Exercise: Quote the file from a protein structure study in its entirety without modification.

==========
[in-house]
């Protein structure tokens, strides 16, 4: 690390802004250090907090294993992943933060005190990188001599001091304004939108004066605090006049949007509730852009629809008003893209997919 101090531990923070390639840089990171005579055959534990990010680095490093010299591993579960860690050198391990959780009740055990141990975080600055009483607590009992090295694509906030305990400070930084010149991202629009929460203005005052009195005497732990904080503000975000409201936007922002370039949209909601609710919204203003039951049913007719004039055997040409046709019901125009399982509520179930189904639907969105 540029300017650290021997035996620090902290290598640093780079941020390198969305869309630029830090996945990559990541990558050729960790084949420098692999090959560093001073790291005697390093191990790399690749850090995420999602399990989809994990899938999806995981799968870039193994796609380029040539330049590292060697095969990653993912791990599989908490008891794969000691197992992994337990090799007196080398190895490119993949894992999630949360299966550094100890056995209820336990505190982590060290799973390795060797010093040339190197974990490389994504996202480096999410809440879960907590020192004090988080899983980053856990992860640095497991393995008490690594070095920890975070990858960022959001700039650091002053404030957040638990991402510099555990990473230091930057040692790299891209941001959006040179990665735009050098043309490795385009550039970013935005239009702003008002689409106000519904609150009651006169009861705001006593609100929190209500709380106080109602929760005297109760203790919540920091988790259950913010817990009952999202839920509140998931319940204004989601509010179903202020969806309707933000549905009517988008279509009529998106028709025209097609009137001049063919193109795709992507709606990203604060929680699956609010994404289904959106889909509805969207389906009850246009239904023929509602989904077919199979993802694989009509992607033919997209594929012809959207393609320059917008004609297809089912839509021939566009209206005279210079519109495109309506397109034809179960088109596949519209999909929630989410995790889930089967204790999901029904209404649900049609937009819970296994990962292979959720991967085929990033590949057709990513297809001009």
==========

[in-house]
């Protein structure tokens, strides 16, 4: 690390802004250090907090294993992943933060005190990188001599001091304004939108004066605090006049949007509730852009629809008003893209997919 101090531990923070390639840089990171005579055959534990990010680095490093010299591993579960860690050198391990959780009740055990141990975080600055009483607590009992090295694509906030305990400070930084010149991202629009929460203005005052009195005497732990904080503000975000409201936007922002370039949209909601609710919204203003039951049913007719004039055997040409046709019901125009399982509520179930189904639907969105 540029300017650290021997035996620090902290290598640093780079941020390198969305869309630029830090996945990559990541990558050729960790084949420098692999090959560093001073790291005697390093191990790399690749850090995420999602399990989809994990899938999806995981799968870039193994796609380029040539330049590292060697095969990653993912791990599989908490008891794969000691197992992994337990090799007196080398190895490119993949894992999630949360299966550094100890056995209820336990505190982590060290799973390795060797010093040339190197974990490389994504996202480096999410809440879960907590020192004090988080899983980053856990992860640095497991393995008490690594070095920890975070990858960022959001700039650091002053404030957040638990991402510099555990990473230091930057040692790299891209941001959006040179990665735009050098043309490795385009550039970013935005239009702003008002689409106000519904609150009651006169009861705001006593609100929190209500709380106080109602929760005297109760203790919540920091988790259950913010817990009952999202839920509140998931319940204004989601509010179903202020969806309707933000549905009517988008279509009529998106028709025209097609009137001049063919193109795709992507709606990203604060929680699956609010994404289904959106889909509805969207389906009850246009239904023929509602989904077919199979993802694989009509992607033919997209594929012809959207393609320059917008004609297809089912839509021939566009209206005279210079519109495109309506397109034809179960088109596949519209999909929630989410995790889930089967204790999901029904209404649900049609937009819970296994990962292979959720991967085929990033590949057709990513297809001009």